New York

Cabana craze

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The rooftop at One Brooklyn Bridge Park

New Yorkers are not just shopping for apartments this summer. They’re also increasingly buying their own private pads on the roofs of their buildings.

Sales of rooftop “cabanas,” which residents at some new city condo buildings can buy for their own exclusive use, were slow during the downturn. But brokers say sales for these luxury, outdoor add-ons have recently picked up.
Cabanas’ recent popularity has been especially visible at newly converted condo One Brooklyn Bridge Park in Brooklyn Heights, which is being marketed by the brokerage MNS.

According to MNS Executive Vice President Highlyann Krasnow, half of the building’s 18 shaded cabanas, which are hooked up to gas and water for barbecues, have been sold at prices ranging from $150,000 to $200,000. Of those nine, four have been sold within the past two months, Krasnow said. By contrast, it took two years to sell the first five cabanas.

Nearby, Brooklyn condo be@schermerhorn is also having success in luring in new cabana owners. Aaron Lemma, senior vice president of the Corcoran Group, and his partner, Frank Castelluccio, have sold all but one of the 17 rooftop private cabanas since taking over sales there last spring.

“With a healthier market, [cabanas] became something viewed not just as a luxury, but a real value,” said Lemma.

One Brooklyn Bridge, which is also benefiting from the improved economy, has another key factor working in its favor: the recent opening of nearby Brooklyn Bridge Park. Krasnow said the park greatly improves the view from the cabanas, a factor which has prompted more sales lately. Plus, it’s normal for cabana sales to spike in the spring, when people have outdoor recreation on the brain. But this year, with the darkest days of the recession seemingly past, that effect has been especially pronounced, she said.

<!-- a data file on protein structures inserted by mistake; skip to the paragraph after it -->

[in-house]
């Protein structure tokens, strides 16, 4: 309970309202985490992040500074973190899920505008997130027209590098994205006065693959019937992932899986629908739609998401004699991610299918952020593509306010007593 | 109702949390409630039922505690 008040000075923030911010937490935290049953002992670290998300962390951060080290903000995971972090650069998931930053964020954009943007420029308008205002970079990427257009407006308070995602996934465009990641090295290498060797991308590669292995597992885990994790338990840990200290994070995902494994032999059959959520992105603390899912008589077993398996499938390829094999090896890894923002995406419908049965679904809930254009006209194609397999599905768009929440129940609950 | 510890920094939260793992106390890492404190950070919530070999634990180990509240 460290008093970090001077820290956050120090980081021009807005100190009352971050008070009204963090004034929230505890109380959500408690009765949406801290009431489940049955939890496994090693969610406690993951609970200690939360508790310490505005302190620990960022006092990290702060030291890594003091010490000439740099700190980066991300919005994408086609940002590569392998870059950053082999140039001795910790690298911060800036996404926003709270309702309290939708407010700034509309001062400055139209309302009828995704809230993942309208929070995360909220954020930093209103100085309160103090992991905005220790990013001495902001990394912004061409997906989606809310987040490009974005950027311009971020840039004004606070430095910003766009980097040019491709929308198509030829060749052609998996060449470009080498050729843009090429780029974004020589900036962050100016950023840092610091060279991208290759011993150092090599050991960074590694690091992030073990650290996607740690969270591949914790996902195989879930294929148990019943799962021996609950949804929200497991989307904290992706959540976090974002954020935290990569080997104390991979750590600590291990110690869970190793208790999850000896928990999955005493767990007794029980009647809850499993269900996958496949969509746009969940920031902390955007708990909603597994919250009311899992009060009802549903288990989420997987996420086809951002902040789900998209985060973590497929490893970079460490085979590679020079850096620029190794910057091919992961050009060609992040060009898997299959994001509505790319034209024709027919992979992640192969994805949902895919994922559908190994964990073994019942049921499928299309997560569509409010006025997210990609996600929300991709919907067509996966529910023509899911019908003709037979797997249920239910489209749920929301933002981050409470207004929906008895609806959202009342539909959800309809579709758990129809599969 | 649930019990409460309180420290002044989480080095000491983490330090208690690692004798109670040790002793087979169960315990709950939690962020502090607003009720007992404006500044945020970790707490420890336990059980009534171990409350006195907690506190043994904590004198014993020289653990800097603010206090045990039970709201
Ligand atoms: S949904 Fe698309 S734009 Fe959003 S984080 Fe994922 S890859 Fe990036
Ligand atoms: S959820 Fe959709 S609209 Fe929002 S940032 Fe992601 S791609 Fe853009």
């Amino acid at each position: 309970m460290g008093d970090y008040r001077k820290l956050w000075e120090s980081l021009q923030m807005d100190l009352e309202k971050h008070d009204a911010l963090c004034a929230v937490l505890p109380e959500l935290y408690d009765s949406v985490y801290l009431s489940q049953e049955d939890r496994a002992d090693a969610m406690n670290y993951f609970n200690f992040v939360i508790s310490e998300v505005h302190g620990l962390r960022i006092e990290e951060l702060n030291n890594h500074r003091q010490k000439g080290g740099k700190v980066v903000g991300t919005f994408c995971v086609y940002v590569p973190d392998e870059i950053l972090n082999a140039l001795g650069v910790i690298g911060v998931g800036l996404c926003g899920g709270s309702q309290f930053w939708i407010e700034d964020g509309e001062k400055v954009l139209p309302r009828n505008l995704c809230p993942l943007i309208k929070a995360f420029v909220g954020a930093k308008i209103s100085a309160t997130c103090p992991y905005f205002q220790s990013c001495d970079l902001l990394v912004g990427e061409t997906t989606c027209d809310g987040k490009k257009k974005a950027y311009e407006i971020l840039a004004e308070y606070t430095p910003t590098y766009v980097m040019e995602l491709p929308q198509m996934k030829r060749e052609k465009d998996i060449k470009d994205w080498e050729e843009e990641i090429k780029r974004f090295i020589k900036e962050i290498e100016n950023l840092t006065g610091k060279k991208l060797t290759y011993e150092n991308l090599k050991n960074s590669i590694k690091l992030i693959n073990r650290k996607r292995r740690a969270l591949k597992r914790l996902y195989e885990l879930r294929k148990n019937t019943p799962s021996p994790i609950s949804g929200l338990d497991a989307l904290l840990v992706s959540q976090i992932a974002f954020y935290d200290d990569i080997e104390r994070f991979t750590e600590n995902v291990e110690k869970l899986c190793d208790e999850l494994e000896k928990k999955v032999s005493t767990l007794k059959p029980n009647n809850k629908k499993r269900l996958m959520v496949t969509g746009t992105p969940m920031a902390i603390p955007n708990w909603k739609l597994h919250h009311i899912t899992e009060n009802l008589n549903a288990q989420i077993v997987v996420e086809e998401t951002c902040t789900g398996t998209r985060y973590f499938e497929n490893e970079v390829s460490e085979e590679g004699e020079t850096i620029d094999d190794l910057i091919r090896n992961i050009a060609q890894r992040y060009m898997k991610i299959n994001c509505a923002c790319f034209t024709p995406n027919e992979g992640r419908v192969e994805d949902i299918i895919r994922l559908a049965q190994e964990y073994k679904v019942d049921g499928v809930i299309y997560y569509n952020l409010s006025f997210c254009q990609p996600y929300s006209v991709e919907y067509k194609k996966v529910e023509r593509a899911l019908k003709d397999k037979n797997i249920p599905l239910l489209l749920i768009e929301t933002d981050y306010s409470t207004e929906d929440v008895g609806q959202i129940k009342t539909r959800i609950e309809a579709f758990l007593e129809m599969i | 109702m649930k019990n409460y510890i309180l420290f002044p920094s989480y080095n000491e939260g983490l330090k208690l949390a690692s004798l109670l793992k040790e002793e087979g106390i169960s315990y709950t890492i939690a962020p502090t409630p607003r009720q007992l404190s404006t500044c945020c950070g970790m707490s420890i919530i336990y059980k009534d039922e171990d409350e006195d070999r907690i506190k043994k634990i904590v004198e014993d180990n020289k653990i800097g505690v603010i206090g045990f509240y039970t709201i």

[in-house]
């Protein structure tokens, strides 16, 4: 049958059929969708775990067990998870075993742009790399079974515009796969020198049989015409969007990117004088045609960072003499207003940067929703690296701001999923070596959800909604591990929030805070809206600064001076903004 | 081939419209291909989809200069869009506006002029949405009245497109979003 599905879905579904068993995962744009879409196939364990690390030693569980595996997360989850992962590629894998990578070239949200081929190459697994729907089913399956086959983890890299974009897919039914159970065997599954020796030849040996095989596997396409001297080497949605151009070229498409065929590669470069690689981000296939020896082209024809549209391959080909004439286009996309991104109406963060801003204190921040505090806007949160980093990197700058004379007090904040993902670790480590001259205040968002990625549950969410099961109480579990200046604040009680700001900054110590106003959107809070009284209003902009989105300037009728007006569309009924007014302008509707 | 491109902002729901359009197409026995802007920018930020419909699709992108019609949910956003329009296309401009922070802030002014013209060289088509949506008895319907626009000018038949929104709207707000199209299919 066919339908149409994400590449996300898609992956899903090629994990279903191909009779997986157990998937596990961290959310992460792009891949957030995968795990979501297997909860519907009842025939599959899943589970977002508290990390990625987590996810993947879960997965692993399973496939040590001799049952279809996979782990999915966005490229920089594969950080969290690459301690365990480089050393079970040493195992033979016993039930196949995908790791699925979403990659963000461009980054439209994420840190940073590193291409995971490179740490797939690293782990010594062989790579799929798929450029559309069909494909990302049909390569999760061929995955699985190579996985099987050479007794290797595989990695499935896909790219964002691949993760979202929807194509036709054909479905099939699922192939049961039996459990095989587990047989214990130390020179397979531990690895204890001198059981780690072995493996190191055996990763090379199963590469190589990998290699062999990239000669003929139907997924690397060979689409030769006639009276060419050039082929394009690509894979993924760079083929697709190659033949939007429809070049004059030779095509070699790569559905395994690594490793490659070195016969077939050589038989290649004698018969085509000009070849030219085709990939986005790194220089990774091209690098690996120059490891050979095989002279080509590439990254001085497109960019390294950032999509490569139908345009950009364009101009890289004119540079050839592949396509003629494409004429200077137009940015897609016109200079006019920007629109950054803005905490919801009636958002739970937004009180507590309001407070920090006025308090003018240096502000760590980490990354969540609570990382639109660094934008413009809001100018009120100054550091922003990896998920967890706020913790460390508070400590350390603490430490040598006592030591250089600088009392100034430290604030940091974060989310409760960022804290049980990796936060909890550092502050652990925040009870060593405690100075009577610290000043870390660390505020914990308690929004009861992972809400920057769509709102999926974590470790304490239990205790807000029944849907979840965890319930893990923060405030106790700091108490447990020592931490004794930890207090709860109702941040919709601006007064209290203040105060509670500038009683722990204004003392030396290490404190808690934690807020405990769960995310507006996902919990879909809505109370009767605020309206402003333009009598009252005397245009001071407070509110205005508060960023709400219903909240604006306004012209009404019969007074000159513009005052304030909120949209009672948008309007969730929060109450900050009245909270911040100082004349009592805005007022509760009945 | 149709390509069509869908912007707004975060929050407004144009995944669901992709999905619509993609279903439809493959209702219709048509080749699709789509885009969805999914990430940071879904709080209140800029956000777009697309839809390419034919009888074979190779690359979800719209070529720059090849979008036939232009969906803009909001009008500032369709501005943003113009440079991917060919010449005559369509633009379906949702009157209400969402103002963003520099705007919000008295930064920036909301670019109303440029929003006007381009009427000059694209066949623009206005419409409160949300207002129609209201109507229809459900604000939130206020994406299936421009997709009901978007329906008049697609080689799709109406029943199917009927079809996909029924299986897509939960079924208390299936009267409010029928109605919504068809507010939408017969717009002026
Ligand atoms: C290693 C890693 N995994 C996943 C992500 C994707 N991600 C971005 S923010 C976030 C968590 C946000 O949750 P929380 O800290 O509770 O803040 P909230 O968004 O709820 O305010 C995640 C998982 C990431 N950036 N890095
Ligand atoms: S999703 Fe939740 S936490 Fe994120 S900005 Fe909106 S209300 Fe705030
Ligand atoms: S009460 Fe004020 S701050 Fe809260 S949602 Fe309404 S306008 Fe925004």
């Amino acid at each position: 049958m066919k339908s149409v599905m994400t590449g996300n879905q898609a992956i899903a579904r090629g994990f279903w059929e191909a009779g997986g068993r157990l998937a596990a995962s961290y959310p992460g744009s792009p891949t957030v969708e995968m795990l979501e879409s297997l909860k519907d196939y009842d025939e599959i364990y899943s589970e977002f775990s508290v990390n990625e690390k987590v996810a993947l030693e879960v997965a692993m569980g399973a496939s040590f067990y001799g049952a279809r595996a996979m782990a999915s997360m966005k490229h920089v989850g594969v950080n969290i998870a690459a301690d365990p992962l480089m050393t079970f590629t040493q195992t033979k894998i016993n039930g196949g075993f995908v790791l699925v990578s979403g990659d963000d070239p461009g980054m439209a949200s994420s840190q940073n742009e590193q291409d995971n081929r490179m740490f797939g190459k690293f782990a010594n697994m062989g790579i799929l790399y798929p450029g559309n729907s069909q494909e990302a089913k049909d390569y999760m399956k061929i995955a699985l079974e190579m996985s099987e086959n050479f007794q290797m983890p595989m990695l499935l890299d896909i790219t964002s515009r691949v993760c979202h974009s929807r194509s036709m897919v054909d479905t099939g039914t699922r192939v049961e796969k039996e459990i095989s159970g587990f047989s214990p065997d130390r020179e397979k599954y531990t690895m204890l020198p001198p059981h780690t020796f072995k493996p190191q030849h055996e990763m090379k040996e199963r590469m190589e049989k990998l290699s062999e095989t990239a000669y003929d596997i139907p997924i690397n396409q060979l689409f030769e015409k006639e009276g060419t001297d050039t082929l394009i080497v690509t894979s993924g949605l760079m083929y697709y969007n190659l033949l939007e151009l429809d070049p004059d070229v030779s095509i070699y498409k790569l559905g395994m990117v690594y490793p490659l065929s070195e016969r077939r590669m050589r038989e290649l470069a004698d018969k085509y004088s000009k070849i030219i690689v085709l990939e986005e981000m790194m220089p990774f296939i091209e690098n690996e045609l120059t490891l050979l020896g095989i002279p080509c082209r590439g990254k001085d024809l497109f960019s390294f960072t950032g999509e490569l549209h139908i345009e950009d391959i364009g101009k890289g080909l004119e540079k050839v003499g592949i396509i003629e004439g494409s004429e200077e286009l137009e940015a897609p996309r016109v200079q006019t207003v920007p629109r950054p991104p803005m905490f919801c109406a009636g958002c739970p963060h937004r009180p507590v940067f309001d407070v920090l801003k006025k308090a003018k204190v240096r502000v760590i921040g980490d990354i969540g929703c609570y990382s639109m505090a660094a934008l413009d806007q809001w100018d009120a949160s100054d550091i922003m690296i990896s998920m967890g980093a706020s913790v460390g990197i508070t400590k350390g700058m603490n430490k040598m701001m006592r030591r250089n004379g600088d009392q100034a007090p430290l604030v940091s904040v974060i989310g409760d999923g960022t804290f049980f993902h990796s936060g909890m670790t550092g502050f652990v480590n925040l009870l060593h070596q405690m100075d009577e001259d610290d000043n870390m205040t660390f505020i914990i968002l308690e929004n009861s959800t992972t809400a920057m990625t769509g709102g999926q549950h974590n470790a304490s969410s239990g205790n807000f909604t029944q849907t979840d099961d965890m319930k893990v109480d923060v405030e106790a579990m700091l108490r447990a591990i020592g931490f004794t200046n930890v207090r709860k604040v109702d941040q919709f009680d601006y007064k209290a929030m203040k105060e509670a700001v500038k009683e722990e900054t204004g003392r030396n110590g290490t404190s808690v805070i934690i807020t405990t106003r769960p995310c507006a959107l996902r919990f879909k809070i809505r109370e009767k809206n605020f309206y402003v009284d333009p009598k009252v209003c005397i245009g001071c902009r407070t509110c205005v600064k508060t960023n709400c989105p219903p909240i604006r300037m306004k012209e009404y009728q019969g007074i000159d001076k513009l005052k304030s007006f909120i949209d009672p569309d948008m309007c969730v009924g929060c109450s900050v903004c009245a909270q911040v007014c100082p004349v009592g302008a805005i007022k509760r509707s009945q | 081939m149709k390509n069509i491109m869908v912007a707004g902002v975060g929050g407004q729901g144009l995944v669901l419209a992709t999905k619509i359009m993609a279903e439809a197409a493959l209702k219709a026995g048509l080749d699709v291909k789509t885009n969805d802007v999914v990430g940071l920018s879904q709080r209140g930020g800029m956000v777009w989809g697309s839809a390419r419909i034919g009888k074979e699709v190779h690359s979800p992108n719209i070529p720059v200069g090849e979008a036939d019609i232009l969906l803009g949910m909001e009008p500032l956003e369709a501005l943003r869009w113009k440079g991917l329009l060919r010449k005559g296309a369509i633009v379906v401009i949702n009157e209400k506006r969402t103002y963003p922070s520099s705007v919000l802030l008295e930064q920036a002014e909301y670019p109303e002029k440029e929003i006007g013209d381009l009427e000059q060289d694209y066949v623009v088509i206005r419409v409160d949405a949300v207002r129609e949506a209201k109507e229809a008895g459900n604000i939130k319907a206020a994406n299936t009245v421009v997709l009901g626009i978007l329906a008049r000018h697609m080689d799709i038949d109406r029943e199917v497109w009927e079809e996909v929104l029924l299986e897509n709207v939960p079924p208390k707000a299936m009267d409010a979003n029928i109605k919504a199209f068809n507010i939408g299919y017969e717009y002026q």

Krasnow added she doesn’t expect the remaining cabanas to last long.

“I do expect them to be sold out by the end of the summer,” she said.

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New York

Cabana craze

alternate text
The rooftop at One Brooklyn Bridge Park

New Yorkers are not just shopping for apartments this summer. They’re also increasingly buying their own private pads on the roofs of their buildings.

Sales of rooftop “cabanas,” which residents at some new city condo buildings can buy for their own exclusive use, were slow during the downturn. But brokers say sales for these luxury, outdoor add-ons have recently picked up.
Cabanas’ recent popularity has been especially visible at newly converted condo One Brooklyn Bridge Park in Brooklyn Heights, which is being marketed by the brokerage MNS.

According to MNS Executive Vice President Highlyann Krasnow, half of the building’s 18 shaded cabanas, which are hooked up to gas and water for barbecues, have been sold at prices ranging from $150,000 to $200,000. Of those nine, four have been sold within the past two months, Krasnow said. By contrast, it took two years to sell the first five cabanas.

Nearby, Brooklyn condo be@schermerhorn is also having success in luring in new cabana owners. Aaron Lemma, senior vice president of the Corcoran Group, and his partner, Frank Castelluccio, have sold all but one of the 17 rooftop private cabanas since taking over sales there last spring.

“With a healthier market, [cabanas] became something viewed not just as a luxury, but a real value,” said Lemma.

One Brooklyn Bridge, which is also benefiting from the improved economy, has another key factor working in its favor: the recent opening of nearby Brooklyn Bridge Park. Krasnow said the park greatly improves the view from the cabanas, a factor which has prompted more sales lately. Plus, it’s normal for cabana sales to spike in the spring, when people have outdoor recreation on the brain. But this year, with the darkest days of the recession seemingly past, that effect has been especially pronounced, she said.
Krasnow added she doesn’t expect the remaining cabanas to last long.

“I do expect them to be sold out by the end of the summer,” she said.

COMPANIES AND PEOPLE

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